"Interesting and important . . . .The chapter on computer bugs and accountability alone is worth the trip (or click) to the bookstore." --Michael L. Gordon, Computing Reviews, September 1999
When we design and implement computer technologies, many of us focus on making a machine work - reliably, efficiently, and correctly. Rarely do we focus on human values. Perhaps we believe in value-neutral technology. Perhaps we believe that issues of value belong only to social scientists, philosophers, or policy makers. Neither belief is correct. In their work, system designers necessarily impart social and moral values. Yet how? What values? Whose values? For if human values - such as freedom of speech, rights to property, accountability, privacy, and autonomy - are controversial, then on what basis do some values override others in the design of, say, hardware, algorithms, and databases? Moreover, how can designers working within a corporate structure and with a mandate to generate revenue bring value-sensitive design into the workplace?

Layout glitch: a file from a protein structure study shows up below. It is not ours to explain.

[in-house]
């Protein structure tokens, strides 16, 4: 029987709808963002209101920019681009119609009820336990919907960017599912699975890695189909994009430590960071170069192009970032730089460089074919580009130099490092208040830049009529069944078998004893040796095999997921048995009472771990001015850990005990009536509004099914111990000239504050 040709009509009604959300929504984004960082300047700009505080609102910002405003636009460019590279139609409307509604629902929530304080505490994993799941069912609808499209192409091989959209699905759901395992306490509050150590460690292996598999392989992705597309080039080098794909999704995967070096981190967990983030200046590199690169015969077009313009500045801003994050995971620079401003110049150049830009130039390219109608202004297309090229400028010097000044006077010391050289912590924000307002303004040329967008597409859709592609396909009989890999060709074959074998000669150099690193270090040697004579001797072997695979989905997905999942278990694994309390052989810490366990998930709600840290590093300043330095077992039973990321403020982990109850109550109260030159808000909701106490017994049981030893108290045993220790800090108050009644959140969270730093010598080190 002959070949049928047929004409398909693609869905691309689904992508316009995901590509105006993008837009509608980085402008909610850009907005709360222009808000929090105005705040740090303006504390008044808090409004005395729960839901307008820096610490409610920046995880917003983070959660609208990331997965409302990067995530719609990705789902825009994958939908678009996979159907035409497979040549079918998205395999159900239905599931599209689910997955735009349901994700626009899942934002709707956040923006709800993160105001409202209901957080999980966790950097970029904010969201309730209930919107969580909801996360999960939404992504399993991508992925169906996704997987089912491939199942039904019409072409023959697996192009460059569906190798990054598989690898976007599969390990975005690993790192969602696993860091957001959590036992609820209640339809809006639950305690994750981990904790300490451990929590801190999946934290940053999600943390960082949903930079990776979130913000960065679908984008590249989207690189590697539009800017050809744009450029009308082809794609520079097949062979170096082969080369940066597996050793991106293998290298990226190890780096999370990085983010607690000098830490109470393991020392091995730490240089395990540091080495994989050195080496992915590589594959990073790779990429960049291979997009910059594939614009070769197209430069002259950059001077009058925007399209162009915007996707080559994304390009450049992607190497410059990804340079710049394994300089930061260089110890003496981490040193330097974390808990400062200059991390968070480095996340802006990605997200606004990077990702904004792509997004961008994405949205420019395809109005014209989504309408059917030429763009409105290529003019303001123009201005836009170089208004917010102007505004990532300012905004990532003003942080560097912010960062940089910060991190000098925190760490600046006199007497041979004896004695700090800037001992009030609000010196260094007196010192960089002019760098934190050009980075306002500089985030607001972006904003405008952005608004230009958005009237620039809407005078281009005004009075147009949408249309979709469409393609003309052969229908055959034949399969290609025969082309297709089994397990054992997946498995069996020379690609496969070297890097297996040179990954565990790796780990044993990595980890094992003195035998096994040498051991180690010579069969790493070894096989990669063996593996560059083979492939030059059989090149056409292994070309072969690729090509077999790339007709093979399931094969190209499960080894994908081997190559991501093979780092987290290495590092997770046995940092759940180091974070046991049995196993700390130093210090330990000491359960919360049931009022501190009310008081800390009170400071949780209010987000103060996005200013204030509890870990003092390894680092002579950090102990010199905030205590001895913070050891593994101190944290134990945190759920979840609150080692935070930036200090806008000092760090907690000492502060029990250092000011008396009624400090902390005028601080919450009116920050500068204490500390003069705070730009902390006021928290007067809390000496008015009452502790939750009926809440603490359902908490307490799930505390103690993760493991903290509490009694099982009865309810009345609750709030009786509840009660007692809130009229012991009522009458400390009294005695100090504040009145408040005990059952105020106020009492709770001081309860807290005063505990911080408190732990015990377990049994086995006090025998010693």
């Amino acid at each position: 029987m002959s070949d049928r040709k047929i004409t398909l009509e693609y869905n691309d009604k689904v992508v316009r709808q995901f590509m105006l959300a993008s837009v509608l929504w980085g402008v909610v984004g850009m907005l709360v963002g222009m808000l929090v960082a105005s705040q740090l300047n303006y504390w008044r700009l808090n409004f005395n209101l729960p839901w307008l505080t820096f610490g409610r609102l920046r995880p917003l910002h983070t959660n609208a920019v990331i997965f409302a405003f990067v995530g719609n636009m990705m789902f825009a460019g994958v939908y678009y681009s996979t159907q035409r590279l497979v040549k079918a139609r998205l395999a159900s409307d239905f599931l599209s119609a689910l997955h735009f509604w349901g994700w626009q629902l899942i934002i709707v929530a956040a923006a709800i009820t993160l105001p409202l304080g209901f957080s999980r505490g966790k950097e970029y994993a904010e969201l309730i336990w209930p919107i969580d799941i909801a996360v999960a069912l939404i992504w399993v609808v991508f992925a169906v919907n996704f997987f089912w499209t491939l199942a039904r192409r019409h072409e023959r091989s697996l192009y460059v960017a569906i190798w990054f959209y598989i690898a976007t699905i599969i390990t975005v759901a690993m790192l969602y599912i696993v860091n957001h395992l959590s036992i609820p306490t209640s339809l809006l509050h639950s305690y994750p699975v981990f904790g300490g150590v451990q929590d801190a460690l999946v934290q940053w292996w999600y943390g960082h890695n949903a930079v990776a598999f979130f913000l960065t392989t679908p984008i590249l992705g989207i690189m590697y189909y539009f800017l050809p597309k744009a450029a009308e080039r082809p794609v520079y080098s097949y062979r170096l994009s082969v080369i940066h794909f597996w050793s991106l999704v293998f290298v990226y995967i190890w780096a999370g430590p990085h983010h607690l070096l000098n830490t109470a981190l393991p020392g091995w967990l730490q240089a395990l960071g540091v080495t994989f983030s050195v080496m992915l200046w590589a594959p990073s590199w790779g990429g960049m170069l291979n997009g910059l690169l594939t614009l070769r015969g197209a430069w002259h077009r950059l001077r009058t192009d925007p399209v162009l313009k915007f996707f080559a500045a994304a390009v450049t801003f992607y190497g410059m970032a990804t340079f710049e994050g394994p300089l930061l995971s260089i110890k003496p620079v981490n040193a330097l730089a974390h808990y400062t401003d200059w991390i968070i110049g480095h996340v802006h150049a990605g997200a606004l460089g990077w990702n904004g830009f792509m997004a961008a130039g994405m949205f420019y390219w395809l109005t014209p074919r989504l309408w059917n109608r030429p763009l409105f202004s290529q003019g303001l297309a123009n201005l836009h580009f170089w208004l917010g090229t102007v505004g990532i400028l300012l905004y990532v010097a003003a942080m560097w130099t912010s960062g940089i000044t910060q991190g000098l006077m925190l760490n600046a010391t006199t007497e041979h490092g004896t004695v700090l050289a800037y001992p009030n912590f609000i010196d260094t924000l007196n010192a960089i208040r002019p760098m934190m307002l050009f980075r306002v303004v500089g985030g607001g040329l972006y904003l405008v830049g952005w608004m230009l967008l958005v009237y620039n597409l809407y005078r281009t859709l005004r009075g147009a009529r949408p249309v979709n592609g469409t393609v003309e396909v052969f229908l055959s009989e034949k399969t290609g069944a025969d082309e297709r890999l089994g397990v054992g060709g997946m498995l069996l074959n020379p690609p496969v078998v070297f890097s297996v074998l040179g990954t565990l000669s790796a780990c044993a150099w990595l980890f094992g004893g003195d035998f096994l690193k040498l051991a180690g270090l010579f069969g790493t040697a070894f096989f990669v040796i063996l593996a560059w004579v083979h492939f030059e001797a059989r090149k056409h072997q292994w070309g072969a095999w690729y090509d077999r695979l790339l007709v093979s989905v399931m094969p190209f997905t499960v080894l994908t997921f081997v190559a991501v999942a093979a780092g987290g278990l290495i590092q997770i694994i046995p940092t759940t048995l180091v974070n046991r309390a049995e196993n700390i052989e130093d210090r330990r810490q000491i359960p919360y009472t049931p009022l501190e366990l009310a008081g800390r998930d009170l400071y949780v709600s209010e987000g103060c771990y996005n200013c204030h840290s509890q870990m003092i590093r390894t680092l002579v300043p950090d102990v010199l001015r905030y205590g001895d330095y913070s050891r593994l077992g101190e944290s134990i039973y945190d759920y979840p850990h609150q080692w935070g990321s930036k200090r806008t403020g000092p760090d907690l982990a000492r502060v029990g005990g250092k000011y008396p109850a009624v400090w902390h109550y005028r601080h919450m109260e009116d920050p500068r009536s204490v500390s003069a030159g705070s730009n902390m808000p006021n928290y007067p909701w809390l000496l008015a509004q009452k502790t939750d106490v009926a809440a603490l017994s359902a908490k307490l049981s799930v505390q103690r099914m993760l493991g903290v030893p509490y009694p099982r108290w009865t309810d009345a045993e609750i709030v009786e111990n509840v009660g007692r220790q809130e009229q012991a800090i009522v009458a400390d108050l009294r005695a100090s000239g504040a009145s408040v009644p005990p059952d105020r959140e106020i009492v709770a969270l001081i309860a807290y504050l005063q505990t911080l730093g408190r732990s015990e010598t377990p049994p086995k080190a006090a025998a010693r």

This volume brings together leading researchers and system designers who take up these questions, and more. Their responses, when situated within a larger conceptual framework, motivate the need to embrace value-sensitive design as part of the culture of computer science. Roughly half of the chapters are new material, and the remainder are reprints of pivotal articles from recent years